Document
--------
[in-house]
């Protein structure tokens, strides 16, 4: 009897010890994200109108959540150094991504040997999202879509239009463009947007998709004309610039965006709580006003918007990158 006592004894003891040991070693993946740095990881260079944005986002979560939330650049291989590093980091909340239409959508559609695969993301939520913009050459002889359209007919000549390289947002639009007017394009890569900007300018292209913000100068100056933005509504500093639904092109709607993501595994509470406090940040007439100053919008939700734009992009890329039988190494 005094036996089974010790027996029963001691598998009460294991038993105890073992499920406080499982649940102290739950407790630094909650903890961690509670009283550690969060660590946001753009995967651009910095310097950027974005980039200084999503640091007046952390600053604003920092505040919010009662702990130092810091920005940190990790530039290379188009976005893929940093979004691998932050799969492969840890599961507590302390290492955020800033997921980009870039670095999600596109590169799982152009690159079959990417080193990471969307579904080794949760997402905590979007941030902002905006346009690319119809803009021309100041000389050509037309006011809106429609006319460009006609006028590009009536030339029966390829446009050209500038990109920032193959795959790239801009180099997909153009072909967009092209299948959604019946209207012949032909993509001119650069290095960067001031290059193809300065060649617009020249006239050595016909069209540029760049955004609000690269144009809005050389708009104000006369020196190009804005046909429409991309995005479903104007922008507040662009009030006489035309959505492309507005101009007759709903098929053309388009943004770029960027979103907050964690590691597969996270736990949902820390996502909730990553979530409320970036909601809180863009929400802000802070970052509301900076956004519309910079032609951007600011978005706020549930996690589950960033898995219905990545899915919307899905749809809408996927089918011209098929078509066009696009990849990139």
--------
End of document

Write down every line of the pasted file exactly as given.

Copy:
[in-house]
């Protein structure tokens, strides 16, 4: 009897010890994200109108959540150094991504040997999202879509239009463009947007998709004309610039965006709580006003918007990158 006592004894003891040991070693993946740095990881260079944005986002979560939330650049291989590093980091909340239409959508559609695969993301939520913009050459002889359209007919000549390289947002639009007017394009890569900007300018292209913000100068100056933005509504500093639904092109709607993501595994509470406090940040007439100053919008939700734009992009890329039988190494 005094036996089974010790027996029963001691598998009460294991038993105890073992499920406080499982649940102290739950407790630094909650903890961690509670009283550690969060660590946001753009995967651009910095310097950027974005980039200084999503640091007046952390600053604003920092505040919010009662702990130092810091920005940190990790530039290379188009976005893929940093979004691998932050799969492969840890599961507590302390290492955020800033997921980009870039670095999600596109590169799982152009690159079959990417080193990471969307579904080794949760997402905590979007941030902002905006346009690319119809803009021309100041000389050509037309006011809106429609006319460009006609006028590009009536030339029966390829446009050209500038990109920032193959795959790239801009180099997909153009072909967009092209299948959604019946209207012949032909993509001119650069290095960067001031290059193809300065060649617009020249006239050595016909069209540029760049955004609000690269144009809005050389708009104000006369020196190009804005046909429409991309995005479903104007922008507040662009009030006489035309959505492309507005101009007759709903098929053309388009943004770029960027979103907050964690590691597969996270736990949902820390996502909730990553979530409320970036909601809180863009929400802000802070970052509301900076956004519309910079032609951007600011978005706020549930996690589950960033898995219905990545899915919307899905749809809408996927089918011209098929078509066009696009990849990139």